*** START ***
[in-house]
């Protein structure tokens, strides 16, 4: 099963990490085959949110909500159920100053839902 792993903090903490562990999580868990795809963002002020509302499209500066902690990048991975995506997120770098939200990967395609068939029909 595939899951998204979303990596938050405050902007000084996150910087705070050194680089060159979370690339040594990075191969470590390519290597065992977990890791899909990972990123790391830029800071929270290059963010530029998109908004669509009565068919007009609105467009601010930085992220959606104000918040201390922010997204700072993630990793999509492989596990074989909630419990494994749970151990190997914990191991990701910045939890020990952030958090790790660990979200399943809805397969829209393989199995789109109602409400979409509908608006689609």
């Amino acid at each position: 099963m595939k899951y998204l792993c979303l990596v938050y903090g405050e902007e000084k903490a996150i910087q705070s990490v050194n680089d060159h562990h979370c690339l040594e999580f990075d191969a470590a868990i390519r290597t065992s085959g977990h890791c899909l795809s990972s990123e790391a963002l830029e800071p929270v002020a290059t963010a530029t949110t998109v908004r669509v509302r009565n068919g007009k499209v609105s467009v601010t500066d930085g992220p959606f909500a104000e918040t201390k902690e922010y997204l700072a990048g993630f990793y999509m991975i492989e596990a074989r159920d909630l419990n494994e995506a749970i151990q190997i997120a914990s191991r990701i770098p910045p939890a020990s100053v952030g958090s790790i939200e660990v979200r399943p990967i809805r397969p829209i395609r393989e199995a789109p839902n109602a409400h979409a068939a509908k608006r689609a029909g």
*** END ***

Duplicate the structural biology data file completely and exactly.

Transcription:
[in-house]
């Protein structure tokens, strides 16, 4: 099963990490085959949110909500159920100053839902 792993903090903490562990999580868990795809963002002020509302499209500066902690990048991975995506997120770098939200990967395609068939029909 595939899951998204979303990596938050405050902007000084996150910087705070050194680089060159979370690339040594990075191969470590390519290597065992977990890791899909990972990123790391830029800071929270290059963010530029998109908004669509009565068919007009609105467009601010930085992220959606104000918040201390922010997204700072993630990793999509492989596990074989909630419990494994749970151990190997914990191991990701910045939890020990952030958090790790660990979200399943809805397969829209393989199995789109109602409400979409509908608006689609």
């Amino acid at each position: 099963m595939k899951y998204l792993c979303l990596v938050y903090g405050e902007e000084k903490a996150i910087q705070s990490v050194n680089d060159h562990h979370c690339l040594e999580f990075d191969a470590a868990i390519r290597t065992s085959g977990h890791c899909l795809s990972s990123e790391a963002l830029e800071p929270v002020a290059t963010a530029t949110t998109v908004r669509v509302r009565n068919g007009k499209v609105s467009v601010t500066d930085g992220p959606f909500a104000e918040t201390k902690e922010y997204l700072a990048g993630f990793y999509m991975i492989e596990a074989r159920d909630l419990n494994e995506a749970i151990q190997i997120a914990s191991r990701i770098p910045p939890a020990s100053v952030g958090s790790i939200e660990v979200r399943p990967i809805r397969p829209i395609r393989e199995a789109p839902n109602a409400h979409a068939a509908k608006r689609a029909g």